Finger-four

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Four F-16s of the USAF 457th Fighter Squadron flying in a "Finger-four" formation

The "Finger-four" formation (also known as the "four finger formation"), is a flight formation used by fighter aircraft. It consists of four aircraft, and four of these formations can be combined into a squadron formation.

Description[edit]

The formation consists of a flight of four aircraft, composed of a "lead element" and a "second element", each of two aircraft. When viewing the formation from above, the positions of the planes resemble the tips of the four fingers of a human right hand (without the thumb), giving the formation its name.

Four Finger Formation.png
Four Finger Squadron.PNG

The lead element is made up of the flight leader at the very front of the formation and one wingman to his rear left. The second element is made up of an additional two planes, the element leader and his wingman. The element leader is to the right and rear of the flight leader, followed by the element wingman to his right and rear.

Both the flight leader and element leader have offensive roles, in that they are the ones to open fire on enemy aircraft while the flight remains intact. Their wingmen have a defensive role — the flight wingman covers the rear of the second element and the element wingman covers the rear of the lead element.

Four of these flights can be assembled to form a squadron formation which consists of two staggered lines of fighters, one in front of the other. Each flight is usually designated by a color (i.e. Red, Blue, Yellow, and Green).

History[edit]

The formation was developed by several air forces independently in the 1930s. The Finnish Air Force adopted it during 1934-1935.[1] [2] Luftwaffe pilots developed the formation independently in 1938 during the Spanish Civil War, and were the first to use it in combat.

Most notable in its development and use in the Luftwaffe was Werner Mölders and his fellow airmen. In the German Luftwaffe the flight (German: Schwarm) was made up of two pairs (German: Rotte) of aircraft. Each Rotte was composed of a leader and a wingman. The aircraft in the Schwarm had greater vertical and horizontal separation, so they were free to scan in all directions for enemy aircraft rather than focusing on maintaining a close formation. This allowed the pilots to maintain greater situational awareness and reduce the chance of being spotted by the enemy due to the looser formation. The two Rotten could split up at any time and attack on their own. The Rottenführer (pair leader) would attack enemy aircraft, leaving his wingman to scan for threats and protect him while he engaged the enemy. The Finnish Air Force's approach was even more flexible by allowing the pilot who spotted the enemy to become the leader of the pair or even the whole flight for the duration of the attack as he had the best situational awareness at that moment in time.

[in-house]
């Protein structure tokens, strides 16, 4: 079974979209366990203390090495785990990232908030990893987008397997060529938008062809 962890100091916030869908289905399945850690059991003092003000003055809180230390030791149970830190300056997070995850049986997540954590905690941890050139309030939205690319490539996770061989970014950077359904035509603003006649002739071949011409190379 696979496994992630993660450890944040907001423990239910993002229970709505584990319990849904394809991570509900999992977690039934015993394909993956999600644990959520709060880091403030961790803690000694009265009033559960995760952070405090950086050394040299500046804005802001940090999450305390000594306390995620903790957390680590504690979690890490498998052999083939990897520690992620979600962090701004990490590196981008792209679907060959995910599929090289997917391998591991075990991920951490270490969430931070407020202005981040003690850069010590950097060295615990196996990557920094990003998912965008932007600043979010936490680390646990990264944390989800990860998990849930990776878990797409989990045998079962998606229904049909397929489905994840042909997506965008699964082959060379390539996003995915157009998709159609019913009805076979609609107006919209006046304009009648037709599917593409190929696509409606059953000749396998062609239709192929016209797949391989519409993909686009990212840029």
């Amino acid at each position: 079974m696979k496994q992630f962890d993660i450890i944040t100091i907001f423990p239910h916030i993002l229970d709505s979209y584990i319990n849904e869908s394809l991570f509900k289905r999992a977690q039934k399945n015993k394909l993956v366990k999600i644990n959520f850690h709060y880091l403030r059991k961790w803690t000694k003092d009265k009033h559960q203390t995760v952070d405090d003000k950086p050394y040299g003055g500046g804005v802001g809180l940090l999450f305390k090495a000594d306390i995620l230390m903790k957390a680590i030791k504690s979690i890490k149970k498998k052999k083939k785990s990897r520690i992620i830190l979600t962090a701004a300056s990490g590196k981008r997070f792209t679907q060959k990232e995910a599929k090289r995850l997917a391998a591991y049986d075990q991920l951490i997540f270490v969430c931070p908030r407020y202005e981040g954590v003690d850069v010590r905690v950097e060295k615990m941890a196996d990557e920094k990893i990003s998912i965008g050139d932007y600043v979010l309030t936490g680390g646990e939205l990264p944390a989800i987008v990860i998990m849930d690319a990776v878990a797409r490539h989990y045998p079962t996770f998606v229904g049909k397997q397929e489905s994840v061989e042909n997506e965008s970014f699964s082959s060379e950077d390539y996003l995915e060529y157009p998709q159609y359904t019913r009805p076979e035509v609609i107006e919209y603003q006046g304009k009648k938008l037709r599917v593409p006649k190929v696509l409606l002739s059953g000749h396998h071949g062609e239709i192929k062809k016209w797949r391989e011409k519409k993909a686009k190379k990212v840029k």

The Luftwaffe continued the use of this formation during the Battle of Britain, in which its effectiveness was shown to be considerably greater than the standard three-aircraft "Vic" close formation used by the Royal Air Force (RAF).[citation needed] The RAF and later the United States Army Air Forces (USAAF) and Soviet Air Forces adopted this formation and used it themselves against the Luftwaffe.[citation needed] The Finnish Air Force proved the effectiveness by achieving a 16:1 kill ratio with the finger-four during the 1939-1940 Winter War against the Soviet Air Force, which at the time used the conventional Vic formation and superior aircraft.[citation needed]

The Soviet air force units in the Spanish Civil War adopted the formation against the Germans but reverted to the "V" on return to the Soviet Union. The flying ace Douglas Bader was the first RAF pilot to adopt the formation in 1940. The United States Army Air Corps and Naval Aviation began using a concept called "Fighting Pair" from 1940–41. Japan too adopted the finger-four formation during World War II.[3][4][5]

Missing man formation[edit]

Main article: Missing man formation

The finger-four formation became less common after World War II. However, it is still used in the "Missing Man Formation" at pilots' funeral ceremonies. The formation performs a fly-by in level flight over the funeral, at which point the second element leader climbs vertically and departs the formation, symbolizing the departure of the person being honored.

See also[edit]

Footnotes[edit]

  1. ^ http://www.sci.fi/~fta/FAFhist.htm
  2. ^ http://www.century-of-flight.net/Aviation%20history/WW2/fin_force.htm
  3. ^ Bickers, (1996) P. 150
  4. ^ Boyne, (2003) p. 192
  5. ^ Buell, Griess, Bradley and Dice, (2002) p. 77

References[edit]

Further reading[edit]